Agenda

Introduction

  • Francesco Branca, Director, Department of Nutrition for Health and Development (NHD), World Health Organization (WHO)

Speakers

  • Corinna Hawkes, Director, Centre for Food Policy, City, University of London
  • Rachel Nugent, Vice President and Director, Center for Global Non-communicable Diseases, RTI International and Associate Affiliate Professor of Global Health, University of Washington
  • Barry Popkin, W. R. Kenan Jr. Distinguished Professor of Nutrition, Department of Nutrition, Gillings School of Global Public Health, University of North Carolina
  • Jonathan Wells, Professor of Anthropology and Paediatric Nutrition, UCL Institute of Child Health

Closing remarks

  • Meera Shekar, Global Lead, Nutrition, Health, & Population, World Bank Group

Moderator

  • Marie Ruel, Director, Poverty, Health, and Nutrition Division, IFPRI

25 November 2020, 14:00 to 16.30 (CET)

Register here: https://ec4nut.blumm.it/event/ar/5/mdd-w-from-collection-to-action-25-11-2020 
(open until 23 November 2020)

The high-level policy event will emphasize the relevance of MDD-W in the broader context of healthy and sustainable diets and food systems transformation.

Presenters will illustrate how MDD-W data can be used for promoting inclusive food security and nutrition policies at national, regional and global level, as well as for tracking the progress on SDGs, the Nutrition for Growth commitments and the UN Food Systems Summit Action Tracks. The objective is to encourage the political support and mobilization of resources for the MDD-W indicator's continued and scaled-up use with the aim to measure progress towards improving diet quality and at the same time raising awareness on gender-specific dietary needs.

Download the programme here

Duty Station: Bruxelles

Deadline for application: 07 December 2020

Vacancy announcement

25, 26, 27, 30 November and 1, 3 December 2020

The 3rd Global Conference of the Sustainable Food Systems Programme will be held virtually.

The purpose of this 3rd global conference is to to provide substantial input to the UN Food Systems Summit that is tentatively scheduled for the third quarter of 2021, building on the achievements of the SFS Programme’s membership during the first five years of implementation as well as the outcomes of the Programme’s previous two global conferences.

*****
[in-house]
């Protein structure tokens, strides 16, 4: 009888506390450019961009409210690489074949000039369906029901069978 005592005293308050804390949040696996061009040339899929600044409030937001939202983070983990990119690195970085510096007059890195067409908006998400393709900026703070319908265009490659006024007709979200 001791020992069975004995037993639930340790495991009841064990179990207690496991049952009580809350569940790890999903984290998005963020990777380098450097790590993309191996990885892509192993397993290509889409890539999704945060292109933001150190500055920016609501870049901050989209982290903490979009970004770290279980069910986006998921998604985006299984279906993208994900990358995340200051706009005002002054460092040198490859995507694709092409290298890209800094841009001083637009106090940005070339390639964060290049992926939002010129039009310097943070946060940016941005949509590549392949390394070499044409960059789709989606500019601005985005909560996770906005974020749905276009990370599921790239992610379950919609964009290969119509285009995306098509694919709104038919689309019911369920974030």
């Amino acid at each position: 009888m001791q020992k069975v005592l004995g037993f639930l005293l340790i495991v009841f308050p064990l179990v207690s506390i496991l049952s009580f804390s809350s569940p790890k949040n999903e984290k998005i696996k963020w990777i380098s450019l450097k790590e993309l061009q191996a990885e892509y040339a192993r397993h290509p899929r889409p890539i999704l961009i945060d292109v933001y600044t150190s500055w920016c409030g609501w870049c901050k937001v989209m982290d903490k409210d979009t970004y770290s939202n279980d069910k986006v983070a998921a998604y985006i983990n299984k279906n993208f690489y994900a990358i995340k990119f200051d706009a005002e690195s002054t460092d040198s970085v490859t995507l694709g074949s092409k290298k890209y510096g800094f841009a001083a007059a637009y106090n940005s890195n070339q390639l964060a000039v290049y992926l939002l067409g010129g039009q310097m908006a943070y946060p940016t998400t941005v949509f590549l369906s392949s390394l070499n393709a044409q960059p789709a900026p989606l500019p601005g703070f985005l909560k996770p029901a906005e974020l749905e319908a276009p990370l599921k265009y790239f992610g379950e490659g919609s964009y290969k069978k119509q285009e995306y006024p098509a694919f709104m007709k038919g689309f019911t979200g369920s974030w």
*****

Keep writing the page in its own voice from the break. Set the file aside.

Previous editions of the conference harnessed consensus on a range of priority areas for action. The 1st global conference in South Africa concluded with the Pretoria Resolution, while the 2nd global conference in Costa Rica finalized with the San José Call to Action.

Objectives and outcomes

Following the San José Call to Action of the SFS Programme’s 2nd conference, the objectives of this meeting are:

  • To strengthen the common vision that suggests that only through inclusive multi-stakeholder collaboration will we be able to achieve the profound transformation, through a set of key actions and implementation mechanisms, that our food systems require;
  • To provide a platform for structured discussion around the science underlying global efforts to characterize and assess progress towards more sustainable food systems;
  • and, overall, to raise the political importance of sustainable food systems among public and private sector leaders.

The expected outcomes of the conference are:

  • To provide science-based recommendations on the range of actions that can advance food systems transformation within the priority areas identified in the outcome of the 2nd global conference, in contribution to the Action Tracks of the Food Systems Summit 2021; and
  • To provide recommendations that can help define the implementation mechanisms (including accountability mechanisms) for such recommended actions.

Friday 20 November from 15:00 – 16:30 CET
Register here

Millions of children worldwide are eating too much unhealthy food and not getting enough physical activity, leading to a rapid rise in childhood overweight and obesity. Once considered a problem limited to high-income countries, middle income countries now account for over three quarters of all children under 5 affected by overweight. Called “a ticking time bomb” by the World Bank, 1 in 5 children between 5 to 19 years of age is affected by overweight, and the issue is impacting a broader cross-section of the population including urban, rural and poor communities, often co-existing with various forms of undernutrition. Overweight and obesity disadvantage children, can result in stigma and can lead to a lifetime of diseases, including increased risks for some of the world’s biggest killers such as cancer, diabetes and heart disease. For countries this translates into a population that is less healthy and less productive, and results in health systems overburdened with soaring costs for what are largely preventable diseases.

The current COVID-19 pandemic has exposed the very real health risks that people living with obesity can face, and – wherever possible – the best option is early prevention, in particular optimal breastfeeding and complementary feeding practices. In addition, the obesogenic environments that are driving the rapid rise in overweight and obesity are increasingly recognized as a threat to children’s rights, which adds urgency to the need for action. 

To mark the occasion of World Children’s Day, UNICEF and WHO will join forces to restate the global importance of childhood overweight prevention and efforts to create enabling environments that promote and protect healthy weight in childhood. Such environments ensure access to affordable nutritious foods and healthy diets and promote physical activity.

The webinar will showcase examples of the common challenges many countries, caregivers and children across the world are facing in relation to childhood overweight and obesity; at the same time it will offer a platform to share some of the lessons learned in overcoming these challenges through progressive policies and double duty interventions that address both undernutrition and overweight simultaneously. Against the difficult backdrop of the COVID-19 response, speakers will be encouraged to reflect on whether we need to reimagine the response to childhood overweight and obesity moving forward.